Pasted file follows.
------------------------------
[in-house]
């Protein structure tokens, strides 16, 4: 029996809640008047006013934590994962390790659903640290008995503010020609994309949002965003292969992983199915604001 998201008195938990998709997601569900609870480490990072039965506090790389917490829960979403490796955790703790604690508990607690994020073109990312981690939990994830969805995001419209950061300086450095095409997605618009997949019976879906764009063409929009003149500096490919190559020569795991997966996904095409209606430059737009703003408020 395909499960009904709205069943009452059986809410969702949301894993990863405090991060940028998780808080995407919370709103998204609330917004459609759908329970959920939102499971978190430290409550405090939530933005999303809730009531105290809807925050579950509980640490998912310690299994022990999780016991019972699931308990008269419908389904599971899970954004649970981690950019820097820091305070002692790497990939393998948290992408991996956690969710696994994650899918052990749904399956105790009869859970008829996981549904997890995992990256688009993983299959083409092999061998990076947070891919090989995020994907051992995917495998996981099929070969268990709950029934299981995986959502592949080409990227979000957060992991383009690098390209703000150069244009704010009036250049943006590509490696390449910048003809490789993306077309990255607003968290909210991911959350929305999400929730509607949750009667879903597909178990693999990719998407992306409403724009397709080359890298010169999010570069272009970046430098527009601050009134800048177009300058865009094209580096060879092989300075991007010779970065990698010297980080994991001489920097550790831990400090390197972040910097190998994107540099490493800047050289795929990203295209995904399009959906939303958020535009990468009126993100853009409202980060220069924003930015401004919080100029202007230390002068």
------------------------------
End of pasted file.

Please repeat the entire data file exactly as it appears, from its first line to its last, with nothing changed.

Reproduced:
[in-house]
């Protein structure tokens, strides 16, 4: 029996809640008047006013934590994962390790659903640290008995503010020609994309949002965003292969992983199915604001 998201008195938990998709997601569900609870480490990072039965506090790389917490829960979403490796955790703790604690508990607690994020073109990312981690939990994830969805995001419209950061300086450095095409997605618009997949019976879906764009063409929009003149500096490919190559020569795991997966996904095409209606430059737009703003408020 395909499960009904709205069943009452059986809410969702949301894993990863405090991060940028998780808080995407919370709103998204609330917004459609759908329970959920939102499971978190430290409550405090939530933005999303809730009531105290809807925050579950509980640490998912310690299994022990999780016991019972699931308990008269419908389904599971899970954004649970981690950019820097820091305070002692790497990939393998948290992408991996956690969710696994994650899918052990749904399956105790009869859970008829996981549904997890995992990256688009993983299959083409092999061998990076947070891919090989995020994907051992995917495998996981099929070969268990709950029934299981995986959502592949080409990227979000957060992991383009690098390209703000150069244009704010009036250049943006590509490696390449910048003809490789993306077309990255607003968290909210991911959350929305999400929730509607949750009667879903597909178990693999990719998407992306409403724009397709080359890298010169999010570069272009970046430098527009601050009134800048177009300058865009094209580096060879092989300075991007010779970065990698010297980080994991001489920097550790831990400090390197972040910097190998994107540099490493800047050289795929990203295209995904399009959906939303958020535009990468009126993100853009409202980060220069924003930015401004919080100029202007230390002068």